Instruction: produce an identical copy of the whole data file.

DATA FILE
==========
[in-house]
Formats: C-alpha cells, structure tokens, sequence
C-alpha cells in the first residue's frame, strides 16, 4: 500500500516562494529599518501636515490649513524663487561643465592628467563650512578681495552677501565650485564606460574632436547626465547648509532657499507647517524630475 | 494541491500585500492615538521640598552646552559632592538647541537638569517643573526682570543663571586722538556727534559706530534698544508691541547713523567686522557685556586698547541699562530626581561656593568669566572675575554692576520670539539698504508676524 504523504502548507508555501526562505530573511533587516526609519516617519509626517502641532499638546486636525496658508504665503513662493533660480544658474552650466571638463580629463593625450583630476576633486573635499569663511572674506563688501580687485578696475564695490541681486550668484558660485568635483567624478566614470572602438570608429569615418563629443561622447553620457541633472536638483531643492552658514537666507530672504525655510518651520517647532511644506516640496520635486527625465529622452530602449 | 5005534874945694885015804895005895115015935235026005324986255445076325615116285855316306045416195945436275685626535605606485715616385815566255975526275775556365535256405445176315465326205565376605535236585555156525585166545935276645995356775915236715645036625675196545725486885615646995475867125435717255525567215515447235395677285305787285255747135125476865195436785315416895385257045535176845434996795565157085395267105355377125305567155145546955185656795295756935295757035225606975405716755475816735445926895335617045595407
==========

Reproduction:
[in-house]
Formats: C-alpha cells, structure tokens, sequence
C-alpha cells in the first residue's frame, strides 16, 4: 500500500516562494529599518501636515490649513524663487561643465592628467563650512578681495552677501565650485564606460574632436547626465547648509532657499507647517524630475 | 494541491500585500492615538521640598552646552559632592538647541537638569517643573526682570543663571586722538556727534559706530534698544508691541547713523567686522557685556586698547541699562530626581561656593568669566572675575554692576520670539539698504508676524 504523504502548507508555501526562505530573511533587516526609519516617519509626517502641532499638546486636525496658508504665503513662493533660480544658474552650466571638463580629463593625450583630476576633486573635499569663511572674506563688501580687485578696475564695490541681486550668484558660485568635483567624478566614470572602438570608429569615418563629443561622447553620457541633472536638483531643492552658514537666507530672504525655510518651520517647532511644506516640496520635486527625465529622452530602449 | 5005534874945694885015804895005895115015935235026005324986255445076325615116285855316306045416195945436275685626535605606485715616385815566255975526275775556365535256405445176315465326205565376605535236585555156525585166545935276645995356775915236715645036625675196545725486885615646995475867125435717255525567215515447235395677285305787285255747135125476865195436785315416895385257045535176845434996795565157085395267105355377125305567155145546955185656795295756935295757035225606975405716755475816735445926895335617045595407